CHRISTIAN OLIVER IS THE FIRST to admit he’s naive. “But,” he says, “I like to connect with people.” So on Oscar night 1994 that’s just what he did. Slipping uninvited into a post-Awards party at L.A.’s trendy Morton’s eatery, the German-born actor, now 23, began chatting like a Teutonic Forrest Gump with the likes of Tom Hanks and Tom Cruise. Then, spotting a phone, he called his girlfriend, fledgling actress Apryl Prose. “Guess vat,” he told her. “The drinks are free!”
“Christian doesn’t quite understand L.A. culture,” says Prose, 27. But guess vat? After crashing Morton’s, Oliver blossomed into a Eurohunk teen idol as Swiss exchange student Brian Keller on NBC’s Saved by the Bell: The New Class. Last May he quit the sitcom to try films and recently made his big-screen debut in The Baby-Sitters Club (based on the popular preteen paperback series) as Luka, a Swiss exchange student. “The guy had to be sweet and likable and sexy at the same time,” says director Melanie Mayron, “and that’s Christian.”
A native of Frankfurt, where his father is a banker and his mother a nurse, Oliver spent his 16th year at Millbrook High School in Raleigh, N.C. That same year, back in Frankfurt, he had played Candide in a local amateur production. “I loved acting,” he says. So much so that at 21, he moved to L.A., where he was cast in jeans, toothpaste and milk commercials as, intriguingly, the All-American Boy. That’s what Saved by the Bell producers were looking for when Oliver auditioned as Brian in 1994. Afraid to betray his accent, he finally blurted out, “I’m sorry! I’m from Germany!” He was forgiven—and hired on the spot.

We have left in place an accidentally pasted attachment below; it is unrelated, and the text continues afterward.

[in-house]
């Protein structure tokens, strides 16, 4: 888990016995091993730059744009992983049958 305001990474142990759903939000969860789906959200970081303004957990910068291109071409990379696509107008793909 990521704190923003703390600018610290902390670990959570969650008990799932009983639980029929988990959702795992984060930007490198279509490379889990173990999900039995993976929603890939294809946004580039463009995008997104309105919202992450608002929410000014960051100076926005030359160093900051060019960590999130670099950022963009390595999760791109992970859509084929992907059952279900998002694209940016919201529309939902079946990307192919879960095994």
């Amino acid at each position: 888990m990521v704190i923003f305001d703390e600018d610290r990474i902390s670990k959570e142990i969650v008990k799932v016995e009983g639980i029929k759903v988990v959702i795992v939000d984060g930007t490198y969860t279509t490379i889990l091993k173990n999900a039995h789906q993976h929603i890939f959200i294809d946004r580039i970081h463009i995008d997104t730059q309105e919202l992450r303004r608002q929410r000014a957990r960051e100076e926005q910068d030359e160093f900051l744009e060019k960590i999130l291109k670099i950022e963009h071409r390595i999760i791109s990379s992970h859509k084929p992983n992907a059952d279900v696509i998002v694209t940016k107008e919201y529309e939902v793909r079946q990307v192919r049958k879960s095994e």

Oliver, who shares a Studio City house with singer (and former New Kid on the Block opening act) Tommy Page and is still nonplussed when he gets panties in his fan mail, recently spent a week in Tahiti with Prose, whom he calls schatzi (“sweetheart”). “Hollywood hasn’t corrupted him,” she says. “It would break my heart if it broke his spirit.”